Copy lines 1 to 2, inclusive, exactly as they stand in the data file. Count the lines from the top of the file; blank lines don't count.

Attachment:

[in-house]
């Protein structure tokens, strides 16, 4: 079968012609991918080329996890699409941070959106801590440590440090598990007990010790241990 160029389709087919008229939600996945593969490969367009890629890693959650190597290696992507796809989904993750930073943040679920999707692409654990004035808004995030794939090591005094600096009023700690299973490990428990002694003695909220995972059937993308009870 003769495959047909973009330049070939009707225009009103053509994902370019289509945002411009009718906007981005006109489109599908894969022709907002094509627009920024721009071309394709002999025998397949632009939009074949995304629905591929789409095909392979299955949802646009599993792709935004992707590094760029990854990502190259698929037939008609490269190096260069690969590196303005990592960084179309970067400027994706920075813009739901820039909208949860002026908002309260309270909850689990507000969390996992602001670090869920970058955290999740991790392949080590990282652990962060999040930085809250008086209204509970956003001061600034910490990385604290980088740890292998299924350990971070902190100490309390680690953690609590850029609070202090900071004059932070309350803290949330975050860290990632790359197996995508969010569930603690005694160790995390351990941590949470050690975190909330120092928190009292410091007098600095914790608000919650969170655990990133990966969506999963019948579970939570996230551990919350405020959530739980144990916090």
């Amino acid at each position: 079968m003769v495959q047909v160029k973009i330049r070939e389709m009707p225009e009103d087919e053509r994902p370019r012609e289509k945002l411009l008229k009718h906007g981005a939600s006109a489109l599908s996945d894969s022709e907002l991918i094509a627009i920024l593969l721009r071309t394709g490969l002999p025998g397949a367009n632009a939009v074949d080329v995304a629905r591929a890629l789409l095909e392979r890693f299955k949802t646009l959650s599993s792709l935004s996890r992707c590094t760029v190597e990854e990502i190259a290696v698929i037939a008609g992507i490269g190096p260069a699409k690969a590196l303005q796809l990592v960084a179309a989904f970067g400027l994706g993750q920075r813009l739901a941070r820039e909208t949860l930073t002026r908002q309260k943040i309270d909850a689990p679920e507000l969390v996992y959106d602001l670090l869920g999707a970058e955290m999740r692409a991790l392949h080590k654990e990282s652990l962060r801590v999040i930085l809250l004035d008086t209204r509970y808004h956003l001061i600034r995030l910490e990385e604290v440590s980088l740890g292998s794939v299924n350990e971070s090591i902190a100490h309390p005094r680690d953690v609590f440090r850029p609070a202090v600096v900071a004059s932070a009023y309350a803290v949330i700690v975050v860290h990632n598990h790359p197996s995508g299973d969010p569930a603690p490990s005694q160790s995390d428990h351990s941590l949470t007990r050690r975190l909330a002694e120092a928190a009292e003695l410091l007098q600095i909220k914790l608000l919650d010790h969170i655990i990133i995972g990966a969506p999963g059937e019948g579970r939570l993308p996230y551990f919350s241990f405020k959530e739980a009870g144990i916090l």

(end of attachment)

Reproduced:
[in-house]
């Protein structure tokens, strides 16, 4: 079968012609991918080329996890699409941070959106801590440590440090598990007990010790241990 160029389709087919008229939600996945593969490969367009890629890693959650190597290696992507796809989904993750930073943040679920999707692409654990004035808004995030794939090591005094600096009023700690299973490990428990002694003695909220995972059937993308009870 003769495959047909973009330049070939009707225009009103053509994902370019289509945002411009009718906007981005006109489109599908894969022709907002094509627009920024721009071309394709002999025998397949632009939009074949995304629905591929789409095909392979299955949802646009599993792709935004992707590094760029990854990502190259698929037939008609490269190096260069690969590196303005990592960084179309970067400027994706920075813009739901820039909208949860002026908002309260309270909850689990507000969390996992602001670090869920970058955290999740991790392949080590990282652990962060999040930085809250008086209204509970956003001061600034910490990385604290980088740890292998299924350990971070902190100490309390680690953690609590850029609070202090900071004059932070309350803290949330975050860290990632790359197996995508969010569930603690005694160790995390351990941590949470050690975190909330120092928190009292410091007098600095914790608000919650969170655990990133990966969506999963019948579970939570996230551990919350405020959530739980144990916090």